Those are my goals for this week. Wish me luck! And happy writing to all of you!

18 comments:

LEEZY said...

LUCK!

You know, I guess I never really 'thought' about it, but now that I do, I realize that: when I create illustrations that most people point out as their favorites — or write stories which people say "oh, this is a winner" — they are more often than not the work that took little-to-no thinking about. they also tend to take less time to work on and come to me just 'like that'. HAH! How about that!

I then realized the ones I struggle with are the ones I labor over intensely, thinking about every little line or mark or sentence that I create. More often than not, they never look right to me and seem awkward.

I too, have read The Power of Now and when I feel myself slipping into that abyss of losing control, I remind myself to breathe and focus solely on the rhythm of my breath. I close my eyes and if I have a moment, I might meditate as a way to help increase my focus.

Or, I play some fun high energy music and dance around the living room and switch my attention to 'feeling good in the present' rather than the problem that is weighing me down.

I have learned over these past few years to recognize my symptoms and am usually able to tune in to my unthinking brain. Relaxation certainly plays a key part in the process — being wound up with stress means I am clutching too tight to be able to breathe.

Sheri congrats on all your acheivements ESPECIALLY the part about finishing your outline - you must be feeling a real sense of accomplishment — go Sheri!!!

Can't wit to read your next installment.

strugglingwriter said...

Thanks so much for the congratulations and the comment on my blog. Don't worry, it took me nine tries to get to fourth place! There will be other contests and other chances to win :)

Sarah Hina said...

I wish I knew the answer to getting into that trance-like state. I think my writing often reflects the richness of my life--if I'm finding inspiration all around me, it's much easier to find it on the page, too.

However, I write such short pieces lately. To attack a novel with such dedication and consistency requires the flexing of a completely different set of muscles. And mine have atrophied...for now. ;) But I'm glad you whipped yours into shape with that outline! That's a tactic I may have to try someday.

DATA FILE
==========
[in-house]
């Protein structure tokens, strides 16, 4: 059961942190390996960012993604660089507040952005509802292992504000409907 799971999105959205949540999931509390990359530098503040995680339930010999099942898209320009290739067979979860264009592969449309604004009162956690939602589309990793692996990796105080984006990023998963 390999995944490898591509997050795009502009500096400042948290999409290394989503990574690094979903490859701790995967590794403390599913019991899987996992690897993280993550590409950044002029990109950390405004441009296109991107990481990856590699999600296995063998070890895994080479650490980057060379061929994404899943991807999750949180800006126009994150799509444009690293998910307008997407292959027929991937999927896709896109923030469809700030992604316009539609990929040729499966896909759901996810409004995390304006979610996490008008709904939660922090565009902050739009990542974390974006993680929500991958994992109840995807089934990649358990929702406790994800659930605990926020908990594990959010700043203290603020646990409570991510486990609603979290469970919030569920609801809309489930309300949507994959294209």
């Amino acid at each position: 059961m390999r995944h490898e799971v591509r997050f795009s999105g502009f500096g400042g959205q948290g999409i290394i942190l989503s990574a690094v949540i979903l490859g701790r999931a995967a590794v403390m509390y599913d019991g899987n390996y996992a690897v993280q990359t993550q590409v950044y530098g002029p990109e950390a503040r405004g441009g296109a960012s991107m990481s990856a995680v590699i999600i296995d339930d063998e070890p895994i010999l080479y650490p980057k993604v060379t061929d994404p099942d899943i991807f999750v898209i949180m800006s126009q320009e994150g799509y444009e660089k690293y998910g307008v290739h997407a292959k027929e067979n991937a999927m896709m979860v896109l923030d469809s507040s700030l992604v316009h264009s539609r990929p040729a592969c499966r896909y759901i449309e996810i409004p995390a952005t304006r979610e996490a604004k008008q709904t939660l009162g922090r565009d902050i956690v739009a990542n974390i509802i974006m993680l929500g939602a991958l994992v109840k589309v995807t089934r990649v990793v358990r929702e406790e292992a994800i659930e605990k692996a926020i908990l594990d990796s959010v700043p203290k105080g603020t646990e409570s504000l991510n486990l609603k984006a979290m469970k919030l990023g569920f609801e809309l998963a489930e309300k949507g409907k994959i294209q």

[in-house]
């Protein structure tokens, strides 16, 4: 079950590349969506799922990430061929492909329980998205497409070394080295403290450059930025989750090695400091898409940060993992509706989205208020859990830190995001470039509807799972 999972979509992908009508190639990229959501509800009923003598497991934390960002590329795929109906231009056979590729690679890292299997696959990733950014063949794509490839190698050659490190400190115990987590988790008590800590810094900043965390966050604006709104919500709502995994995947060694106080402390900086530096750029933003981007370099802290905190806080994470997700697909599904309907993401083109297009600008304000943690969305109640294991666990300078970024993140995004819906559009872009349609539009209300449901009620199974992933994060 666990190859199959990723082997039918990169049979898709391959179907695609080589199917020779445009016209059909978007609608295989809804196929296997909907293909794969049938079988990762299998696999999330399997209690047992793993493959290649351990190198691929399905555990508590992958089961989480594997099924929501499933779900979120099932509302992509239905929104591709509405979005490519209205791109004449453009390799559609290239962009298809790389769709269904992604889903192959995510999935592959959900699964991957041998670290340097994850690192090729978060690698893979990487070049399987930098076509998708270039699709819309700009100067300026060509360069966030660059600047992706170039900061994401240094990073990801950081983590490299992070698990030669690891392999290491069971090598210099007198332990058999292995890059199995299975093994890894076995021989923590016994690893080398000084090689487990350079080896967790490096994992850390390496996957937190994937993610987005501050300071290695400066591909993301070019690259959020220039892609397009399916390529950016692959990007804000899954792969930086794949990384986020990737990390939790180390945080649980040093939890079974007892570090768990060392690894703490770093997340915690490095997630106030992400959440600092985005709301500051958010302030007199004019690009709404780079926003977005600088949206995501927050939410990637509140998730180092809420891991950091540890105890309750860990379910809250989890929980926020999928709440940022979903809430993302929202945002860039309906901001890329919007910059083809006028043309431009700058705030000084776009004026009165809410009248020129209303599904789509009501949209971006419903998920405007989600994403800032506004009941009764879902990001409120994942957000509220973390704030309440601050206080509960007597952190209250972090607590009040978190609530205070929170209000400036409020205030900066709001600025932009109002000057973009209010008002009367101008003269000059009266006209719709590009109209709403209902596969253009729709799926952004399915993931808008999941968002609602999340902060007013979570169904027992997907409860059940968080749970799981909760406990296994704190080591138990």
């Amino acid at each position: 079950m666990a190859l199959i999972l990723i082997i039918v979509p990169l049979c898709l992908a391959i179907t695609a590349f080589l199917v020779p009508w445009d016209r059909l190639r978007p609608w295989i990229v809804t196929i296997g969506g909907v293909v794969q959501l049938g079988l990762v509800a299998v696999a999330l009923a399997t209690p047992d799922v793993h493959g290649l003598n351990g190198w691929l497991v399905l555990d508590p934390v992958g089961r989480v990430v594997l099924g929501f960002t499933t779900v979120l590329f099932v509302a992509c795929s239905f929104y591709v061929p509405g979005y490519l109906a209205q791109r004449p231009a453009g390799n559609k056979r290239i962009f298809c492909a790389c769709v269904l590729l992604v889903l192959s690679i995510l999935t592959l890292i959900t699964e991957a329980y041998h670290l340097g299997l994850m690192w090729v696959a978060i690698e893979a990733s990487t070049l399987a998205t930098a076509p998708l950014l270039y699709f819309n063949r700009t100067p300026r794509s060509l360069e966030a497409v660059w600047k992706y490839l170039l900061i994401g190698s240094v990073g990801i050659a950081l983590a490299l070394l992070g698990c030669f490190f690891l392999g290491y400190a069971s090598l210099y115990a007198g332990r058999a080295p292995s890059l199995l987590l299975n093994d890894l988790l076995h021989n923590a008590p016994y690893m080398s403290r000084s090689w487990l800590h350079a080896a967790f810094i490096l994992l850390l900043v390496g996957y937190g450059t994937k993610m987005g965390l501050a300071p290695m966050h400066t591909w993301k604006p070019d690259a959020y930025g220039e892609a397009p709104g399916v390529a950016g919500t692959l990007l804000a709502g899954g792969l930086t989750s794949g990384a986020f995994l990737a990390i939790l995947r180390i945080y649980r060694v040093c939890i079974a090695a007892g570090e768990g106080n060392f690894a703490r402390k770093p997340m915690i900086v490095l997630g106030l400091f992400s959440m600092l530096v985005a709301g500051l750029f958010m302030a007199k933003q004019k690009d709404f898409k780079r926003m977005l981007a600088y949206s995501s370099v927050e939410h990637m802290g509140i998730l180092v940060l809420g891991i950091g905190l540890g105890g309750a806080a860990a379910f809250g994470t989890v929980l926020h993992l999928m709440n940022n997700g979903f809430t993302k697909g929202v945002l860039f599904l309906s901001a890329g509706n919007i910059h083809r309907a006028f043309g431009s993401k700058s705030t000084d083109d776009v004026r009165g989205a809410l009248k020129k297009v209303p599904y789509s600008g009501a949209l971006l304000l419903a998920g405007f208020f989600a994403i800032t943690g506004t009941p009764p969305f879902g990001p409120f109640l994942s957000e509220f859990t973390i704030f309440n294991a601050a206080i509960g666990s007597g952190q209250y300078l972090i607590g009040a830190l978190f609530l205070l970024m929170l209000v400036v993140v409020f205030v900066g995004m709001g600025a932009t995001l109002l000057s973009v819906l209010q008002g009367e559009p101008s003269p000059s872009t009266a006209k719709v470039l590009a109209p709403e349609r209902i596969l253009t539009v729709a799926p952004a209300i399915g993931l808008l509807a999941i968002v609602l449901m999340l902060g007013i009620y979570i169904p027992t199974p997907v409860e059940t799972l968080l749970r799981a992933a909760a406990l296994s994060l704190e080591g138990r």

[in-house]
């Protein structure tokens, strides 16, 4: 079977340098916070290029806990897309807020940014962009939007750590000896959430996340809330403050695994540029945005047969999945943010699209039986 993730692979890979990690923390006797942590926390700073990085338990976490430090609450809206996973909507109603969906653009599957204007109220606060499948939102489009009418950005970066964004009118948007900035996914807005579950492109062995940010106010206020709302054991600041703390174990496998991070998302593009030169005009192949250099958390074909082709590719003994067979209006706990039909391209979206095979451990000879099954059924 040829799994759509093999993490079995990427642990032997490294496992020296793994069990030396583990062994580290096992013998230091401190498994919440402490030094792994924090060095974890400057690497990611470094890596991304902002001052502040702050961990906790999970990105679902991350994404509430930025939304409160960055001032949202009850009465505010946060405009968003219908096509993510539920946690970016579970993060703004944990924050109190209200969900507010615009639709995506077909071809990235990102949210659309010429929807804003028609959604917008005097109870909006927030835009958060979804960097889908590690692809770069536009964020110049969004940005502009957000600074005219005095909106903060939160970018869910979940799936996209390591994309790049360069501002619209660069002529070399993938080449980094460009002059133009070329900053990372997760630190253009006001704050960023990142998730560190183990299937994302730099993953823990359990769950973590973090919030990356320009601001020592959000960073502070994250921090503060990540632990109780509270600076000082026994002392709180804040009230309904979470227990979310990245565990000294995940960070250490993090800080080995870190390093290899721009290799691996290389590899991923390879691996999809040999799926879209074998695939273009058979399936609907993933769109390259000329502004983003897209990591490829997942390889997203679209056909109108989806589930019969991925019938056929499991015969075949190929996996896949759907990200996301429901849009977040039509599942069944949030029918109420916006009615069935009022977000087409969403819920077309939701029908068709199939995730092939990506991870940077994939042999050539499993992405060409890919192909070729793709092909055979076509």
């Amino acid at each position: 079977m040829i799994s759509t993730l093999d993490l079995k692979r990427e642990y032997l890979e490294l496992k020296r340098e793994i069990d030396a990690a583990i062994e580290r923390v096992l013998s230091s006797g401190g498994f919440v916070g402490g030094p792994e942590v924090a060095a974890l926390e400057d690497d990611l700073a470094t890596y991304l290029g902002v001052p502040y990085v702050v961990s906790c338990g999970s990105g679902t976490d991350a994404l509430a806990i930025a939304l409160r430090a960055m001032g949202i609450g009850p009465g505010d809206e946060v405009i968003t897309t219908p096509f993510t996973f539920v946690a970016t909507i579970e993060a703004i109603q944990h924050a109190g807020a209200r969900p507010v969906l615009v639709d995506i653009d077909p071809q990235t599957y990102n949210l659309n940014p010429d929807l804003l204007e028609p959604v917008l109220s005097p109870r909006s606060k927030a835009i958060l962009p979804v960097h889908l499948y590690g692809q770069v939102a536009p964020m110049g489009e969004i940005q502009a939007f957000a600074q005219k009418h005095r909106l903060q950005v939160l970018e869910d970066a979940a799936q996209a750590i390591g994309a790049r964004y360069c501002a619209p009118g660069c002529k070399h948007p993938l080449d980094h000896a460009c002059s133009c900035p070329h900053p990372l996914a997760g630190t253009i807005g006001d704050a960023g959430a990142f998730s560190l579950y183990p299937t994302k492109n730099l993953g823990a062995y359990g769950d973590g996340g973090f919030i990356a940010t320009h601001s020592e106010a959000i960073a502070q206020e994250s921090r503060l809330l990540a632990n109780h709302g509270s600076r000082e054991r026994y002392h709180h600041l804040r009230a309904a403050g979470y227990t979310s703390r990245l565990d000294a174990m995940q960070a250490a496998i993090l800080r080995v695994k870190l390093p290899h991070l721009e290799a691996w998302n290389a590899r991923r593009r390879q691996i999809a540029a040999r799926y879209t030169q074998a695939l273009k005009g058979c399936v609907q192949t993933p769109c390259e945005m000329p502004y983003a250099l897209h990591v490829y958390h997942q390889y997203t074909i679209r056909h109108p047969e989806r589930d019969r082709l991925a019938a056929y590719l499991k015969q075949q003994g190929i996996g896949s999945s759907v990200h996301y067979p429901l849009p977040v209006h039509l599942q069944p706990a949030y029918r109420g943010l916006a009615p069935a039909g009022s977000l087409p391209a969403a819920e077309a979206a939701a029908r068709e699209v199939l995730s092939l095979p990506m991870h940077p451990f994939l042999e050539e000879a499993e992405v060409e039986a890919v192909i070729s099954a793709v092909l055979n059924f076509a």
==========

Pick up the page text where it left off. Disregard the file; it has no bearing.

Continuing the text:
(And thank you for the congratulations! I can't wait to see what becomes of your story, Sheri--you were the biggest winner in finding your next writing journey. :) )

PJ Hoover said...

Great goals! I need to blog mine also for the week! Thanks for the reminder.
Writing flows best for me the more planning I do ahead of time. And you're right - it's such a great feeling.

Sheri said...

Leeza, these are great examples of when you are tapped into your "artist brain" and when you are tapped into your "thinking brain." The moments when the stories just come in no time flat - that is your artist brain. The times when you are struggling - that is your thinking brain.

And thanks for all your encouragement. You know you will be among the first to read my next 15 pages!

Sheri said...

Struggling, nine tries aye! You know what they say about perseverance... eventually you win! So, there you go. I am all about perseverance, so no worries here!

Thanks, Sarah, and I agree with you about inspiration... When I'm inspired I just transport right into that artist brain. There is no thought about it, I'm just there. When you wrote your novel (you have one published, right?) did you use an outline?


I can see that PJ. I can see how planning can help the writing time flow more easily. I think maybe it's because if you are properly planned, than your thinking brain can be quieted, to make room for your artist brain to take over. If you are trying to remember everything, all the details, then maybe that's where the conflict comes in...

I guess I'll soon put that theory to the test, as I will definitely finish up outlining the last chapter tomorrow and begin checking my notes to make sure I have left nothing unresolved and loose. Once that is all set and planned out, I guess I'll find out if I can just easily slip into that artist brain.

To be continued...

JR's Thumbprints said...

Writing IS like physical exercise, if you don't do it consistently, day after grueling day, it takes time to get back into the swing of things.